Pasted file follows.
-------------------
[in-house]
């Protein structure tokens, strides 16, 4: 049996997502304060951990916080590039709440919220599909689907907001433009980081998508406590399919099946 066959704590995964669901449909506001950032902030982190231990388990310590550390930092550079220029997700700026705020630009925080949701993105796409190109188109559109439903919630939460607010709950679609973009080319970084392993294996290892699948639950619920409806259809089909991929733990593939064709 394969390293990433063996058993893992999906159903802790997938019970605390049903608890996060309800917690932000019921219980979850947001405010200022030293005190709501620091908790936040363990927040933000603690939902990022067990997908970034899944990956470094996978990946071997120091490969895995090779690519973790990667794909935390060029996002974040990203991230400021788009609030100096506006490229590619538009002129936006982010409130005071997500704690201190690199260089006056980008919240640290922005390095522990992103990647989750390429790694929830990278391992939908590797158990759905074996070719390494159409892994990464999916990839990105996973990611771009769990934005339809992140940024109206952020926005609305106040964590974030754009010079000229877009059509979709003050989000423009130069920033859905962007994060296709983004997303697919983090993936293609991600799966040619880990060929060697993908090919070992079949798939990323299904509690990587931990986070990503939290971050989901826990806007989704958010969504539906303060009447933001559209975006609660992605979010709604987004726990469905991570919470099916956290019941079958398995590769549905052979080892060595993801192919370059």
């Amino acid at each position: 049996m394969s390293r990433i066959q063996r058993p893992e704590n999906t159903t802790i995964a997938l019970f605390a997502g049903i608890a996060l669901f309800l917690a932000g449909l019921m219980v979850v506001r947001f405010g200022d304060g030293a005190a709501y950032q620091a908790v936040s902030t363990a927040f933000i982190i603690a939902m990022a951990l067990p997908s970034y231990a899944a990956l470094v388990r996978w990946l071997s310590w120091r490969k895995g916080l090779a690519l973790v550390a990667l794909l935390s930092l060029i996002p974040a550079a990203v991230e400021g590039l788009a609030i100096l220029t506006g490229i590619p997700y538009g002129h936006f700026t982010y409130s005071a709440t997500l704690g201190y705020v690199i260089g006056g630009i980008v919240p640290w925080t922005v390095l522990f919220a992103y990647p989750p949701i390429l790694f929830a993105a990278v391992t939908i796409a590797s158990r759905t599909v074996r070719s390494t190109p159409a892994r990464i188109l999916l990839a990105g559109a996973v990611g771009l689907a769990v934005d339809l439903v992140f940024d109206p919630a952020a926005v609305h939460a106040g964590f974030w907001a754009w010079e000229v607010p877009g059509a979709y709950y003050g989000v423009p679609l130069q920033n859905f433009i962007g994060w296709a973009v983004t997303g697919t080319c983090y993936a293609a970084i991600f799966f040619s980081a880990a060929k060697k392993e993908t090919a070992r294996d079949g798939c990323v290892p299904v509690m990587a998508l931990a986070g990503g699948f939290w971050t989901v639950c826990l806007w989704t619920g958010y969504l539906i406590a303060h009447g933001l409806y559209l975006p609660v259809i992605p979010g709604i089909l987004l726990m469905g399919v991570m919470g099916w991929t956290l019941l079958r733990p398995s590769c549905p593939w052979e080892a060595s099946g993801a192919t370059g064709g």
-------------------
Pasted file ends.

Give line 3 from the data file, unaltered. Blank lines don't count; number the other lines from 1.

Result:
């Amino acid at each position: 049996m394969s390293r990433i066959q063996r058993p893992e704590n999906t159903t802790i995964a997938l019970f605390a997502g049903i608890a996060l669901f309800l917690a932000g449909l019921m219980v979850v506001r947001f405010g200022d304060g030293a005190a709501y950032q620091a908790v936040s902030t363990a927040f933000i982190i603690a939902m990022a951990l067990p997908s970034y231990a899944a990956l470094v388990r996978w990946l071997s310590w120091r490969k895995g916080l090779a690519l973790v550390a990667l794909l935390s930092l060029i996002p974040a550079a990203v991230e400021g590039l788009a609030i100096l220029t506006g490229i590619p997700y538009g002129h936006f700026t982010y409130s005071a709440t997500l704690g201190y705020v690199i260089g006056g630009i980008v919240p640290w925080t922005v390095l522990f919220a992103y990647p989750p949701i390429l790694f929830a993105a990278v391992t939908i796409a590797s158990r759905t599909v074996r070719s390494t190109p159409a892994r990464i188109l999916l990839a990105g559109a996973v990611g771009l689907a769990v934005d339809l439903v992140f940024d109206p919630a952020a926005v609305h939460a106040g964590f974030w907001a754009w010079e000229v607010p877009g059509a979709y709950y003050g989000v423009p679609l130069q920033n859905f433009i962007g994060w296709a973009v983004t997303g697919t080319c983090y993936a293609a970084i991600f799966f040619s980081a880990a060929k060697k392993e993908t090919a070992r294996d079949g798939c990323v290892p299904v509690m990587a998508l931990a986070g990503g699948f939290w971050t989901v639950c826990l806007w989704t619920g958010y969504l539906i406590a303060h009447g933001l409806y559209l975006p609660v259809i992605p979010g709604i089909l987004l726990m469905g399919v991570m919470g099916w991929t956290l019941l079958r733990p398995s590769c549905p593939w052979e080892a060595s099946g993801a192919t370059g064709g």